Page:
To Salt or Not to Salt – That is the Question

Byron J. Richards, Board Certified Clinical Nutritionist

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To Salt or Not to Salt – That is the Question
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A new Belgium salt study has thrown the American Heart Association and even our Centers for Disease Control into a tizzy. The AHA continually promotes salt as evil and that no more than 1500 mgs should be consumed daily. The new study indicates that healthy people age 40 and over have higher rates of heart disease if they consume a low-salt diet. The fact that the Journal of the American Medical Association1 published the study has elevated the salt debate to a whole new level of noisy discourse – not to mention confusion for consumers. The next four paragraphs are from the New York Times reporting on this topic: The study involved only those without high blood pressure at the start, was observational, considered at best suggestive and not conclusive. It included 3,681 middle-aged Europeans who did not have high blood pressure or cardiovascular disease and followed them for an average of 7.9 years. The researchers assessed the participants sodium consumption at the study’s start and at its conclusion by measuring the amount of sodium excreted in the urine over a 24-hour period. All the sodium that is consumed is excreted in urine within a day, so this method is the most precise way to determine sodium consumption. The investigators found that the less salt people ate, the more likely they were to die of heart disease. 50 people in the lowest third of salt consumption (2.5 grams of sodium per day) died during the study as compared with 24 in the medium group (3.9 grams of sodium per day) and 10 in the highest salt consumption group (6.0 grams of sodium per day). And while those eating the most salt had on average, a slight increase in systolic blood pressure — a 1.71-millimeter increase in pressure for each 2.5-gram increase in sodium per day — they were no more likely to develop hypertension. “If the goal is to prevent hypertension” with lower sodium consumption, said the lead author, Dr. Jan A. Staessen, a professor of medicine at the University of Leuven, in Belgium, “this study shows it does not work.” Officials at the CDC and AHA criticized the study for a variety of reasons; however, similar criticisms could be leveled at their own anti-salt studies. The only way this debate would ever be resolved is if people are assigned to a low-salt diet or not and then followed for many years to see what happens. Comically, such a study will never happen because not enough people are willing to stay on a low-salt diet as recommended by the ADA. In other words, they want all Americans to follow advice that they can’t even do a study on because the advice is impossible to follow. I reported back in 2008 on a study conducted at Albert Einstein College of Medicine2 which found that those with the lowest sodium intake were 80% more likely to die of cardiovascular disease than those with the highest sodium intake. One thing is certain; there is a point of health deterioration with sodium levels, both high and low, reflecting poor kidney function and deteriorating health. Unfortunately, even in people with poor health, the advice to restrict sodium intake can backfire – as has been demonstrated in patients with lung problems causing high blood pressure. Low serum levels of sodium in these patients are highly predictive of impending death, reflective of poor kidney function. On the other hand another new study has shown high-salt intake in adults with high blood pressure3 leads to changes in their arteries causing them to narrow. It appears that as potassium5 and magnesium64 levels decline, then sodium can start becoming problematic. Potassium and magnesium are the buffers that enable sodium to work properly, partly by helping kidney health. As a person gains weight their kidneys become stressed, leading to the eventual reality that higher sodium intake cannot be processed well by the stressed kidneys. In other words a diet of salt-laden and fatty junk food is harmful to the kidneys when consumed over time and in the presence of weight gain and elevating blood pressure. Potassium and magnesium64 are also required for healthy blood pressure function, and higher potassium5 and magnesium64 intake are clearly associated with less cardiovascular disease. This means that for most people, consuming salt in moderation is fine, along with ensuring intake of foods and supplements rich in potassium and magnesium. Making salt out to be the bad guy is taking a potential problem out of context. The fact of the matter is that salt is a metabolically activating mineral that is also needed for health. When you get salt, in moderation, to work as a friend instead of as a foe it is a sign of improved metabolic and cardiovascular fitness.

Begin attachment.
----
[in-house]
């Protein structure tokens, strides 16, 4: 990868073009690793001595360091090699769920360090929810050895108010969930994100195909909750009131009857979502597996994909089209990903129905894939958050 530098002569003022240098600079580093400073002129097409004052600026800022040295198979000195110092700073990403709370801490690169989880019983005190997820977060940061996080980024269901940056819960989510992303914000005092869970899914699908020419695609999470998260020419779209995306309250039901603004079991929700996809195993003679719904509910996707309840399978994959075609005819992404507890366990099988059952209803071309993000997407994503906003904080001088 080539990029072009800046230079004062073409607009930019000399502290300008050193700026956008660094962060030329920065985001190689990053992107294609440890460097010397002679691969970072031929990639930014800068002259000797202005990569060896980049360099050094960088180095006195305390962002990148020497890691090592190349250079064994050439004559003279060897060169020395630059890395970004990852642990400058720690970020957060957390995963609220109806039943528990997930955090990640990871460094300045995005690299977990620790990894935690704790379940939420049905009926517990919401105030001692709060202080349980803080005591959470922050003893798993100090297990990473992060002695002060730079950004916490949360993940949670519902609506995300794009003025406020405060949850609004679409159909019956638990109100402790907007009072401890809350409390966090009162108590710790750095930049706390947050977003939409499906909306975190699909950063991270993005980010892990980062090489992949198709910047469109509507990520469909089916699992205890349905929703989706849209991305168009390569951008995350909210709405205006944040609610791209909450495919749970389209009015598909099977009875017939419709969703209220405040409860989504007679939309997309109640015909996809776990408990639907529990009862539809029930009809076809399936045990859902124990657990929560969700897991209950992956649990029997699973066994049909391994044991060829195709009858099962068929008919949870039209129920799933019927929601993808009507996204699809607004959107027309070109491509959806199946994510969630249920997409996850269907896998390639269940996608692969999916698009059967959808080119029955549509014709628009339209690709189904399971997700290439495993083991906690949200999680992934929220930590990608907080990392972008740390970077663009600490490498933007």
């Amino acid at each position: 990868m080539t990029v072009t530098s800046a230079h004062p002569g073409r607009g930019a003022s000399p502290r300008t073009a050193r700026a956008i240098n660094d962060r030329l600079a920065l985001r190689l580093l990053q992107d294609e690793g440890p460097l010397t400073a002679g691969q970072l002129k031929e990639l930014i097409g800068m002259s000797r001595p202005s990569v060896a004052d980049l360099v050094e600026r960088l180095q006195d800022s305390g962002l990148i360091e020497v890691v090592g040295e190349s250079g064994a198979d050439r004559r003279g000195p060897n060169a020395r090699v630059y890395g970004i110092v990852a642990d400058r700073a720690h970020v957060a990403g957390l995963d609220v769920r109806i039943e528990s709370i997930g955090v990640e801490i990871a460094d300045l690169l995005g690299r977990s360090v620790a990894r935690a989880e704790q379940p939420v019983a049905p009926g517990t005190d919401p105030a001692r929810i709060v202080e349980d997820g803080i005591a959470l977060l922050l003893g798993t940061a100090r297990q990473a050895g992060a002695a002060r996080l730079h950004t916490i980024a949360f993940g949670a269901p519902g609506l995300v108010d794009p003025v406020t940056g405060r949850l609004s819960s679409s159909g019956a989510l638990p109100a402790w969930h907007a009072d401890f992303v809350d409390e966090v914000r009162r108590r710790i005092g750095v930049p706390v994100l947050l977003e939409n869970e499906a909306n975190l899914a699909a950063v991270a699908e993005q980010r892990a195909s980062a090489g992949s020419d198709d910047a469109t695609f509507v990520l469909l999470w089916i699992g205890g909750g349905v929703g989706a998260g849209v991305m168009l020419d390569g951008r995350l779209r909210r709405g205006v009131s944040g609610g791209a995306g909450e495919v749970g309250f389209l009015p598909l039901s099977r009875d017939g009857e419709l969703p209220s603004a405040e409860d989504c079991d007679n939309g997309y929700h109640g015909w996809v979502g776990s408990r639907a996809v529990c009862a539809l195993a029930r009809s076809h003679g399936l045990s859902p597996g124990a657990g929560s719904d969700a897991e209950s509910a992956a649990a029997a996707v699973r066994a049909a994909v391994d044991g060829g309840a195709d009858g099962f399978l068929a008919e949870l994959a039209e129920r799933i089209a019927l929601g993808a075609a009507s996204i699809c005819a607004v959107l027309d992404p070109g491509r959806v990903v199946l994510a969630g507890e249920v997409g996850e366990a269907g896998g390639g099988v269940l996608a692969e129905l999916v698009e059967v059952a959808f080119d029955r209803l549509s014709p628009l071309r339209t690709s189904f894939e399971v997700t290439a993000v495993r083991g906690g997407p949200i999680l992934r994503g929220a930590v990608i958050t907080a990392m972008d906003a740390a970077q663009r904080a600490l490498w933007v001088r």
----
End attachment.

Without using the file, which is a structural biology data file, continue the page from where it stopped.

Referenced Studies

  1. ^ Low-Salt Diet Increases Mortality  Division of Hypertension and Cardiovascular Rehabilitation, Department of Cardiovascular Diseases, University of Leuven, Leuven,  Katarzyna Stolarz-Skrzypek, MD, PhD; Tatiana Kuznetsova, MD, PhD; Lutgarde Thijs, MSc; Valérie Tikhonoff, MD, PhD; Jitka Seidlerová, MD, PhD; Tom Richart, MD; Yu Jin, MD; Agnieszka Olszanecka, MD, PhD; Sofia Malyutina, MD, PhD; Edoardo Casiglia, MD, PhD; J
  2. ^ New Study Casts Further Doubt on Risk of Death from Higher Salt Intake    
  3. ^ Sodium Intake Can Alter Arterial Health in those with High Blood Pressure  J Nutr.   Ferreira-Sae MC, Cipolli JA, Cornélio ME, Matos-Souza JR, Fernandes MN, Schreiber R, Costa FO, Franchini KG, Rodrigues RC, Gallani MC, Nadruz W Jr.
  4. ^ Lacking Magnesium Contributes to the Metabolic Syndrome  Magnes Res.   Belin RJ, He K.
  5. ^ Potassium for Prevention of Cardiovascular Disease  Curr Hypertens Rep.   Houston MC.
  6. ^ Higher Magnesium Status Associated with Less Cardiovascular Disease  J Biomed Sci.   Yamori Y, Taguchi T, Mori H, Mori M.